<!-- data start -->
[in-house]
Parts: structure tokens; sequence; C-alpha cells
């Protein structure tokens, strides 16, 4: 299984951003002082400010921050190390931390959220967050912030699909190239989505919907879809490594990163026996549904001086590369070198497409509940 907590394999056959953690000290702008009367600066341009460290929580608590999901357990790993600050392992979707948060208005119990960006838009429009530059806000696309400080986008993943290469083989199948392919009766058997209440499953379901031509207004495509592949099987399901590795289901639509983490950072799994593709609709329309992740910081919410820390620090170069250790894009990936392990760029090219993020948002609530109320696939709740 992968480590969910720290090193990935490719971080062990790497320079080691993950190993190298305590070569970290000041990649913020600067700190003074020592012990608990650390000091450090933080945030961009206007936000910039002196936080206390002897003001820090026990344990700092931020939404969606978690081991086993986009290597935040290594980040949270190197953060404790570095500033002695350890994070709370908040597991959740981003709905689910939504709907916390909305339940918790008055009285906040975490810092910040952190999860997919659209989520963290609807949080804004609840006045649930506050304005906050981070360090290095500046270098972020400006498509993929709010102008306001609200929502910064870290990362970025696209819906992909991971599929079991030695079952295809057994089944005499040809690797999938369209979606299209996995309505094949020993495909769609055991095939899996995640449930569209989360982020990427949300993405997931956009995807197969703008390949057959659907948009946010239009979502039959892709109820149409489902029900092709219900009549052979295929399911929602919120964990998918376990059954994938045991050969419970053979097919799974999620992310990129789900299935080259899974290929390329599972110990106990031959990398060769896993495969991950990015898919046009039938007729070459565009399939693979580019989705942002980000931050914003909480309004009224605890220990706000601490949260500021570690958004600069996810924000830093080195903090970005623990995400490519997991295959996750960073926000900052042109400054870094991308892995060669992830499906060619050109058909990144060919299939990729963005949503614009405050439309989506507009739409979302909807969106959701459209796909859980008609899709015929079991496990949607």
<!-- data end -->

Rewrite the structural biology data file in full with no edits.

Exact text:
[in-house]
Parts: structure tokens; sequence; C-alpha cells
């Protein structure tokens, strides 16, 4: 299984951003002082400010921050190390931390959220967050912030699909190239989505919907879809490594990163026996549904001086590369070198497409509940 907590394999056959953690000290702008009367600066341009460290929580608590999901357990790993600050392992979707948060208005119990960006838009429009530059806000696309400080986008993943290469083989199948392919009766058997209440499953379901031509207004495509592949099987399901590795289901639509983490950072799994593709609709329309992740910081919410820390620090170069250790894009990936392990760029090219993020948002609530109320696939709740 992968480590969910720290090193990935490719971080062990790497320079080691993950190993190298305590070569970290000041990649913020600067700190003074020592012990608990650390000091450090933080945030961009206007936000910039002196936080206390002897003001820090026990344990700092931020939404969606978690081991086993986009290597935040290594980040949270190197953060404790570095500033002695350890994070709370908040597991959740981003709905689910939504709907916390909305339940918790008055009285906040975490810092910040952190999860997919659209989520963290609807949080804004609840006045649930506050304005906050981070360090290095500046270098972020400006498509993929709010102008306001609200929502910064870290990362970025696209819906992909991971599929079991030695079952295809057994089944005499040809690797999938369209979606299209996995309505094949020993495909769609055991095939899996995640449930569209989360982020990427949300993405997931956009995807197969703008390949057959659907948009946010239009979502039959892709109820149409489902029900092709219900009549052979295929399911929602919120964990998918376990059954994938045991050969419970053979097919799974999620992310990129789900299935080259899974290929390329599972110990106990031959990398060769896993495969991950990015898919046009039938007729070459565009399939693979580019989705942002980000931050914003909480309004009224605890220990706000601490949260500021570690958004600069996810924000830093080195903090970005623990995400490519997991295959996750960073926000900052042109400054870094991308892995060669992830499906060619050109058909990144060919299939990729963005949503614009405050439309989506507009739409979302909807969106959701459209796909859980008609899709015929079991496990949607």